Categories
Life Writing

My Vicci, Part 2

Let’s see if I can finish some more of this six months after the fact.

That last “I love you” was the last I heard. I waited all day to hear something, assuming Ivy would be able to get my number or contact me eventually, or that Vicci was just super quiet because she was undergoing emergency heart surgery or something.

I even had my volunteer team at church pray for her that evening around 6pm.

After I got home, I realized I had a message from someone in NV via Facebook telling me that she found me on Instagram via my sister who was more active and not so anonymous, and to please contact Ivy at such-and-such number, that they were trying to get ahold of me all day.

I called immediately and was asked, “Are you with anybody right now?” My heart refused to sink, and I said, “No… but please go on.”

And I heard the words, “We lost Vicci today.”

Her next words are a bit of a blur, though I understood that as soon as Ivy arrived, she went about taking care of cats for the day, gathering up a few things, continually checking with Vicci as she tried to figure out how to get her to the car and the ER.

Then she heard, “Oh God,” rushed in and found Vic gasping for breath, convulsing, and quickly asked, “Do I need to call an ambulance!?” She got a nod, and in 5 minutes paramedics were on the spot, performing CPR, trying to get her calmed down, wheeling in a gurney, and carting her out.

An hour and a half later, Ivy, still at the house, got the call that they made it to the hospital, but they were not able to stabilize her.

This conversation ended with me pacing frantically up and down my hallway, not able to think, not wanting to breathe myself… Ivy asked me if I had family I could be with. I said yes, but it was an hour’s drive. She said, “Please don’t let yourself be alone, but please be careful.”

I thanked her and kept pacing. Calling my mom, I tried to explain everything in tears. She said to get over there, that she could send Dad to get me. I told her I just needed a little bit to calm down, pack a bug-out bag, feed the fish.

On the drive there, before I could call Mom, my sister and her husband called.

They didn’t know what to say, but they offered to put me up as well, that they were heartbroken for me, that they didn’t know if it was too soon, but that they knew that I was so good for her. I told them my thoughts, my fears on her eternal soul, that …is there even any chance that I could pray for God to give her one more chance even NOW. Andy had the best words:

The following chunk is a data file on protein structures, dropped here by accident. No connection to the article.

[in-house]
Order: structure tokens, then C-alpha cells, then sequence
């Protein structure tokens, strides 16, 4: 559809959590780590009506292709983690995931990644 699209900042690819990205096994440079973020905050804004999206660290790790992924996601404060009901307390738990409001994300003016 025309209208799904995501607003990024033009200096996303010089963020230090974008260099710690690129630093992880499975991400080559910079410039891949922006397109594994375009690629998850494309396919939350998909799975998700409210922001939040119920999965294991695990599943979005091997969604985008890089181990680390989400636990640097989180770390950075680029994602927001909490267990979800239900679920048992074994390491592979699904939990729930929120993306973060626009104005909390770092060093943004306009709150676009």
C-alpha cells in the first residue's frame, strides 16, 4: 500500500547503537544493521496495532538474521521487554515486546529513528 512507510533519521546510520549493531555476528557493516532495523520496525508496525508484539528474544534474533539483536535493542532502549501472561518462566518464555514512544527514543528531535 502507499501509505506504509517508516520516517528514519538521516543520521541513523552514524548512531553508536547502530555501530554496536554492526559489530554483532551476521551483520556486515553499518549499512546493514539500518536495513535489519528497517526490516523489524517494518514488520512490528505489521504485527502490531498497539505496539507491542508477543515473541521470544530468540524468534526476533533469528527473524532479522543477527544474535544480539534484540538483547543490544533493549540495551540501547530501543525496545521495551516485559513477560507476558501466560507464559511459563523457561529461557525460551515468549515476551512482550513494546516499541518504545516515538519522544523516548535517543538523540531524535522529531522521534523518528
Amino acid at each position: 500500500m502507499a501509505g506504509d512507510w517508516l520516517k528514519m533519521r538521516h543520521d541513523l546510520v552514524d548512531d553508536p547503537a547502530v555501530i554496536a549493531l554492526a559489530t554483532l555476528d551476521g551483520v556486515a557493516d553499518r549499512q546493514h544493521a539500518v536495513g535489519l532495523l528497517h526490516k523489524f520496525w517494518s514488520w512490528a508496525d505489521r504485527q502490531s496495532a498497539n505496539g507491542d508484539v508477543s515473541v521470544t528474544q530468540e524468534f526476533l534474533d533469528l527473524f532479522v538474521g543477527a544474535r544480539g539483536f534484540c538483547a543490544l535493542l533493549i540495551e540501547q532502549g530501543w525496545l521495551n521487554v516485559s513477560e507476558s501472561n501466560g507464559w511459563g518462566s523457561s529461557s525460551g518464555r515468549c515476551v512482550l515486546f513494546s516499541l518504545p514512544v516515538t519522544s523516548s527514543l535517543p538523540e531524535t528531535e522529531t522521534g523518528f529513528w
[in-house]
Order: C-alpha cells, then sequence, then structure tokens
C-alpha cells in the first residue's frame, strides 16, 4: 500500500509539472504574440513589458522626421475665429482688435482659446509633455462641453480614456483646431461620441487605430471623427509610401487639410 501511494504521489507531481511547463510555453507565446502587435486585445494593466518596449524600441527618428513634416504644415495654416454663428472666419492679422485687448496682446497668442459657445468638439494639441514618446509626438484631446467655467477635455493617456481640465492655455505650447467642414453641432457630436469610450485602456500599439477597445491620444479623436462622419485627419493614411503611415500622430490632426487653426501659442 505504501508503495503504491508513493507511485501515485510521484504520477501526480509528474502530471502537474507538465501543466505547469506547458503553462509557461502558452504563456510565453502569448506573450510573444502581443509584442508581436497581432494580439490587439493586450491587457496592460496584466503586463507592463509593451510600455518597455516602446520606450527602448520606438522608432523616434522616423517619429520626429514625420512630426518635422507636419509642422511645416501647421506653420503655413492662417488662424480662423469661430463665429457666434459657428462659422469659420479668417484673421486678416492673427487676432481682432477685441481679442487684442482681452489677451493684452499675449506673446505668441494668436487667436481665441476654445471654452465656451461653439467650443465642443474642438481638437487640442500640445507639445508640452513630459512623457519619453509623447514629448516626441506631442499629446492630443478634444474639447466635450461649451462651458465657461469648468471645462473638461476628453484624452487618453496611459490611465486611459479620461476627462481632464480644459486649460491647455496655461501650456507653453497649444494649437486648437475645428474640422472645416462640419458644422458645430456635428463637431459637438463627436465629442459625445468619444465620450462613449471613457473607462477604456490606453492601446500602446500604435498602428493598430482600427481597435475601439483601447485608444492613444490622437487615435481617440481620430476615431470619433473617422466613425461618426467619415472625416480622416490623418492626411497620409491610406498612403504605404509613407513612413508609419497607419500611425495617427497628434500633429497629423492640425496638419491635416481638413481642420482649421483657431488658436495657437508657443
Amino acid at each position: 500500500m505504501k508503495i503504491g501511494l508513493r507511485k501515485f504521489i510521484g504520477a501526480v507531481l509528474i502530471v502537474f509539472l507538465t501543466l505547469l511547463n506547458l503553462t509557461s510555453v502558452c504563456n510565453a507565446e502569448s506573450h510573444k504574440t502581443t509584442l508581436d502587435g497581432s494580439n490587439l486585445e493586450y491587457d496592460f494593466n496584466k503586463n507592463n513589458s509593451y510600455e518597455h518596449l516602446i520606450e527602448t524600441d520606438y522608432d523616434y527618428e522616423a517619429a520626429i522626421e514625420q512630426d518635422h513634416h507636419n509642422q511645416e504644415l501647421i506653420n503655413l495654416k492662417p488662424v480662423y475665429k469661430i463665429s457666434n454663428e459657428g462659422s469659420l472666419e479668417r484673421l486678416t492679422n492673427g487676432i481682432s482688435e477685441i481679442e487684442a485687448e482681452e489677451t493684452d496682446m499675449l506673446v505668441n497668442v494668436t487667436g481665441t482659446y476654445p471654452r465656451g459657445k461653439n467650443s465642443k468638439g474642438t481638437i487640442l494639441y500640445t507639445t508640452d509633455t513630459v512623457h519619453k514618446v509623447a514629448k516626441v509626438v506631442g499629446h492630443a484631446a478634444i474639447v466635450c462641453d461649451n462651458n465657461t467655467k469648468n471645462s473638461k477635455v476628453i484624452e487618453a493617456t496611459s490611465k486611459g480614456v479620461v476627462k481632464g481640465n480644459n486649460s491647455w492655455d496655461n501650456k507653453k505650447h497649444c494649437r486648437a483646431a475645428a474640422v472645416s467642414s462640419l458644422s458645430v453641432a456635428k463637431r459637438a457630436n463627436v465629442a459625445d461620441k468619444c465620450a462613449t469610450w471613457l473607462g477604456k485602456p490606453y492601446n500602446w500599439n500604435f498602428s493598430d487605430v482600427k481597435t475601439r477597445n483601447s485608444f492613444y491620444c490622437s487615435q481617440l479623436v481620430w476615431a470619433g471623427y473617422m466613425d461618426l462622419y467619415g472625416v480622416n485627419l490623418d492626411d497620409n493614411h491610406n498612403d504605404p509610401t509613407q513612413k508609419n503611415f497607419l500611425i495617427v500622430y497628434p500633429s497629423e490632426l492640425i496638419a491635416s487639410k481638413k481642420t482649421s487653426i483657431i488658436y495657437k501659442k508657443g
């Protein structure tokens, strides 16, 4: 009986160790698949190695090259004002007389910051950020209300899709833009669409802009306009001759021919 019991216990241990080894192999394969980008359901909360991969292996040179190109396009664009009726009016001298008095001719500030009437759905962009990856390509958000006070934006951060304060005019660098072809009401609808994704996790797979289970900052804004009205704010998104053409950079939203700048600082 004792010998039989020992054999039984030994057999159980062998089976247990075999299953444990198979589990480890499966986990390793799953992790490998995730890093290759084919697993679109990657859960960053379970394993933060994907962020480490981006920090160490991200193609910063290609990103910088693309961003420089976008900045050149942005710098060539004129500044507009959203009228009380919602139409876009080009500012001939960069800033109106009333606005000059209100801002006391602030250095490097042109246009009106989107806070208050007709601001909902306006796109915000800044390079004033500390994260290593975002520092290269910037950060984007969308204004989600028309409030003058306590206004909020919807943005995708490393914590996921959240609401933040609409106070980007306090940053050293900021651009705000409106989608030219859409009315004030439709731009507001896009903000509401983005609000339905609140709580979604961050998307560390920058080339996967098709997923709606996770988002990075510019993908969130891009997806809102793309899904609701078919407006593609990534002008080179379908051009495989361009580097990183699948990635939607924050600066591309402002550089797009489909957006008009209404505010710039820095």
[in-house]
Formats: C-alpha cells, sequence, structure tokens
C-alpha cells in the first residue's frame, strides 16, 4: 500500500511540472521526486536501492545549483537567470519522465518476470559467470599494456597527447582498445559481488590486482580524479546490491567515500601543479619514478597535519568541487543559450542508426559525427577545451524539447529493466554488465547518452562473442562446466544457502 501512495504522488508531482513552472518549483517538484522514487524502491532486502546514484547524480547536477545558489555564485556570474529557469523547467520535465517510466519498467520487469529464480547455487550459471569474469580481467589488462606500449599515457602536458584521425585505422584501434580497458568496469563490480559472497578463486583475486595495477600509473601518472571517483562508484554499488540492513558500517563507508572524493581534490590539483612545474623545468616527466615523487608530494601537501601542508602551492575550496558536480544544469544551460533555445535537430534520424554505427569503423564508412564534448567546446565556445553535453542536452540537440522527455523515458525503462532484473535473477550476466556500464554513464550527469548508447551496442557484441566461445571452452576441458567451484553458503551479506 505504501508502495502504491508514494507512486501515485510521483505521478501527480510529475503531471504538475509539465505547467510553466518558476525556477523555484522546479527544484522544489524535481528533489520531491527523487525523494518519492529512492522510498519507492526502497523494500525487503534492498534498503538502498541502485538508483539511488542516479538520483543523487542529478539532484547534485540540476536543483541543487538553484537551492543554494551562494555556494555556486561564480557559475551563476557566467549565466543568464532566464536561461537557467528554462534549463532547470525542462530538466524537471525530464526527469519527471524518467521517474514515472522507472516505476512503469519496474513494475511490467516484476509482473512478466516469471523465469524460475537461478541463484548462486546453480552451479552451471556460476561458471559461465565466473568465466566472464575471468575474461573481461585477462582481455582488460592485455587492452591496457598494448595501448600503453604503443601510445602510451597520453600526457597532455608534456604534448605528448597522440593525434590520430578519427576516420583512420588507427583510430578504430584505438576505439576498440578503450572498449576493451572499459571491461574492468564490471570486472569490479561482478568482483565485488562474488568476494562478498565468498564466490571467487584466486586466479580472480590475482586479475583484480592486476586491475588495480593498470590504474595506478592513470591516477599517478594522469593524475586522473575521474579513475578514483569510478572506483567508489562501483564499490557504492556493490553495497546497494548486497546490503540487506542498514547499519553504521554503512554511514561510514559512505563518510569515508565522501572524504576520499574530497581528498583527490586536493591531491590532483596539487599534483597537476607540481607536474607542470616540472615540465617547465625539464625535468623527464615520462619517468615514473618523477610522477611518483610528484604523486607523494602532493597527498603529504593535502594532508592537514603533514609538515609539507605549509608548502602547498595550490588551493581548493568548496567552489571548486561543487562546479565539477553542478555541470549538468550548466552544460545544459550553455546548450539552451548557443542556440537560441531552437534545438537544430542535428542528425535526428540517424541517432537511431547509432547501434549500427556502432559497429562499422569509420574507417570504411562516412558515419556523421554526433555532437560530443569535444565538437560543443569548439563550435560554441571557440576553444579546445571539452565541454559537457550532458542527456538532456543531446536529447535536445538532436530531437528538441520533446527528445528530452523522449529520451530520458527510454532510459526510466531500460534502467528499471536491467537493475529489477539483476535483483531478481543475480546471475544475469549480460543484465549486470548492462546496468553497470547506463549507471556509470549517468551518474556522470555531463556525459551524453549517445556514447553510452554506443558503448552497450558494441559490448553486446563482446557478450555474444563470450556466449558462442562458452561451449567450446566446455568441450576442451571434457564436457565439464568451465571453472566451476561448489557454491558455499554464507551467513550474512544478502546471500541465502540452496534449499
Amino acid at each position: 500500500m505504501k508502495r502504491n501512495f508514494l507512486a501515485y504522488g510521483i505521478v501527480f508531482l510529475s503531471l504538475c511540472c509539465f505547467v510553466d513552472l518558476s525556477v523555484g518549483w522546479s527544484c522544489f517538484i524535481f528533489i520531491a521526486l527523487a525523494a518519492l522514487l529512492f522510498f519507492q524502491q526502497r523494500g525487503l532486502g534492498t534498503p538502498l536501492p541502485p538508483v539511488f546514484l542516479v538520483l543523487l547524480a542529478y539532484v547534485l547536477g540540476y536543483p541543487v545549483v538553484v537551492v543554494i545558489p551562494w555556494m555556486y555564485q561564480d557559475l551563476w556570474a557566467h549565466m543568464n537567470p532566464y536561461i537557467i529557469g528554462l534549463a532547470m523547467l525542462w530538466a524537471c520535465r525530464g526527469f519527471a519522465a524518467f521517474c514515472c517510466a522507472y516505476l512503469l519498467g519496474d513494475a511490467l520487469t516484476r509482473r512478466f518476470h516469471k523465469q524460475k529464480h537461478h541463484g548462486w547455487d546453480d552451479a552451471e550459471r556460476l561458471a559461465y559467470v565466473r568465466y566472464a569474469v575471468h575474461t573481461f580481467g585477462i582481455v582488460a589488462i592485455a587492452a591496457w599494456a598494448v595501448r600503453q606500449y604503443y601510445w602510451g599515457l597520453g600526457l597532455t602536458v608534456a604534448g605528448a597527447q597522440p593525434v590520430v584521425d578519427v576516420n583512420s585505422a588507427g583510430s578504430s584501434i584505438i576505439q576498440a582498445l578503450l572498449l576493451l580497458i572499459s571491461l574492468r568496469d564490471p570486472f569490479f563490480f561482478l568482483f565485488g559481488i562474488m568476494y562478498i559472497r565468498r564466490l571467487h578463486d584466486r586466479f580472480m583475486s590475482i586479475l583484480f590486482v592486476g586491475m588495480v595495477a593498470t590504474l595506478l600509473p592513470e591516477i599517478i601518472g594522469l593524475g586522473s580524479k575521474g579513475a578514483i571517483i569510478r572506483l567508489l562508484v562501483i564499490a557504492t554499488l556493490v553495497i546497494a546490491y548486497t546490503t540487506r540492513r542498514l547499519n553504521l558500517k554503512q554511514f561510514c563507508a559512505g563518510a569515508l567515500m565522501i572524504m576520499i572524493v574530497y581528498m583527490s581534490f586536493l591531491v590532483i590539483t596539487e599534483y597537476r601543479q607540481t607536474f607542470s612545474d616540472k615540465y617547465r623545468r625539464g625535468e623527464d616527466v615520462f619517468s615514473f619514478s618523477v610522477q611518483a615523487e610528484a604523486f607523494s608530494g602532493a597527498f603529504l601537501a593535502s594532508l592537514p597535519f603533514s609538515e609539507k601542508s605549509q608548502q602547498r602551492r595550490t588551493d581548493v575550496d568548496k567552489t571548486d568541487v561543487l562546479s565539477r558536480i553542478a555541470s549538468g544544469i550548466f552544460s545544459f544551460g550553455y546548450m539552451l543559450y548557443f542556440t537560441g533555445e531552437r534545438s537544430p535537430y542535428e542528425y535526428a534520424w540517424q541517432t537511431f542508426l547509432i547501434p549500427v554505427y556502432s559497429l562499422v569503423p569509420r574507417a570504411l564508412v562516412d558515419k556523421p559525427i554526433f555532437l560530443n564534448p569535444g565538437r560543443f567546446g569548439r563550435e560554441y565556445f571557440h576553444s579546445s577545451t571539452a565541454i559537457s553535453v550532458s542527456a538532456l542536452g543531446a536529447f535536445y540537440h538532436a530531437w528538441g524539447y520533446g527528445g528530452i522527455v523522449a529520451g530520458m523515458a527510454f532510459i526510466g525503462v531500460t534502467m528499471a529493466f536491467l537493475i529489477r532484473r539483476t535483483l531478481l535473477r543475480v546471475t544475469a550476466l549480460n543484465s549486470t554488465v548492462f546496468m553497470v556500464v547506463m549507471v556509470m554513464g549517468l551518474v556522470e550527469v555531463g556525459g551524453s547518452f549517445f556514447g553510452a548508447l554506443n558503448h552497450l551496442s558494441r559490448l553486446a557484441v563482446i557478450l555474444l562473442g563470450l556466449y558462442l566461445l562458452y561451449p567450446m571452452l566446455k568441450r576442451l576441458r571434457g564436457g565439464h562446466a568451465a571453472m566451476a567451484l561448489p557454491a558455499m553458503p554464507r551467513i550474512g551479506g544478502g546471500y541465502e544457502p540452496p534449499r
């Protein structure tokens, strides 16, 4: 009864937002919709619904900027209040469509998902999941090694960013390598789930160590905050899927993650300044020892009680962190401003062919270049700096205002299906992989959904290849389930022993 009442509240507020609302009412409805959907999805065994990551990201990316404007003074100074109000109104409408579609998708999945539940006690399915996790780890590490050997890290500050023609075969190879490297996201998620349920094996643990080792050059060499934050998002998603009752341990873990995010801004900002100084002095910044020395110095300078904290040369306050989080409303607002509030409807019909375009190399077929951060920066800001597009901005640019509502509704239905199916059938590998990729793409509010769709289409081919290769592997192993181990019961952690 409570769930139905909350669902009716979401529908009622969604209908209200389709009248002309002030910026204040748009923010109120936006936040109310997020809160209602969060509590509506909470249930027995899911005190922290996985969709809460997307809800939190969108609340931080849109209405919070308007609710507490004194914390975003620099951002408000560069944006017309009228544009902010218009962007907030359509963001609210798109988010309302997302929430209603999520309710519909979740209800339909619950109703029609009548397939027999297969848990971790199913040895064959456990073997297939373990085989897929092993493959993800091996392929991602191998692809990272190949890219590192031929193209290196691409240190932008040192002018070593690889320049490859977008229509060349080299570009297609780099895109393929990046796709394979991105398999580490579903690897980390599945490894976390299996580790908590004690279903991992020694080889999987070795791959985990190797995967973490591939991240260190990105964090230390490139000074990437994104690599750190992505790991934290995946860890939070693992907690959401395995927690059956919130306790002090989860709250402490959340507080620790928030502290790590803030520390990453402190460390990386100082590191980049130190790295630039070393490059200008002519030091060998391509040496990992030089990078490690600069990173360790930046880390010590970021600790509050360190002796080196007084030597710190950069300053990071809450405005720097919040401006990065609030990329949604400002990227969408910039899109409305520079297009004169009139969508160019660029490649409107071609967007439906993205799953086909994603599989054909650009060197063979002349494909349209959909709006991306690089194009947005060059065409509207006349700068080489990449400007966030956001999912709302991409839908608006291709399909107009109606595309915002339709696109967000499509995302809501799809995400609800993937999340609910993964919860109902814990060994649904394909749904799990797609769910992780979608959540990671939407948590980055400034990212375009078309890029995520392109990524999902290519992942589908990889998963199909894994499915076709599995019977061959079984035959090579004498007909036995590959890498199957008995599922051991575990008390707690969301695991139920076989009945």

I think that these are the mysteries that God keeps from us. We always ask these questions, but we get no clear answers because He wants us to trust Him. If He is truly a loving Father, He has our best in mind, and NOTHING He does will be for our harm. With that trust, sometimes all we can do is say, “We won’t know until we’re there ourselves,” and at that moment, we will be given that understanding, and everything will make sense.

It was a sleepless night at my parents’. Sunday my sister invited me over. I took them up on it, talked with them, tried my best to calm down.

I was in frequent contact with Ivy, who told me that they had the family down from Cedar City, UT to look at things, that she had Vicci’s mom there, that they were really at a loss because nobody could find a will and everyone was trying to frantically figure out the legalese of probate and such. I told her I didn’t know if I could get off of work to come help, but I absolutely knew I had to make something happen.

I stayed with Andrea and Andy on Sunday night, a bit more restful, but not great.

Monday I went into work, having emailed the upper management with the details and that I may need to be taking some vacation to take care of things.

They were shocked, supportive, and said, “When you figure out what you need to do, just go. Go take care of it. We’ll be here when you get back.”

In the middle of they day, I got a call from Ivy saying, “We REALLY need your help here. The family is unable to function and we’re making very little progress with decisions.” I said I’d try to take care of it, and wracked my brain on how I could scrounge up some money when I realized I had a round-trip ticket for January 1st. Some research revealed that I could get a credit refund for almost the exact amount that a one-way trip would cost, and I would just worry about the return trip when I figured out what I was doing and how long I needed to stay in Vegas.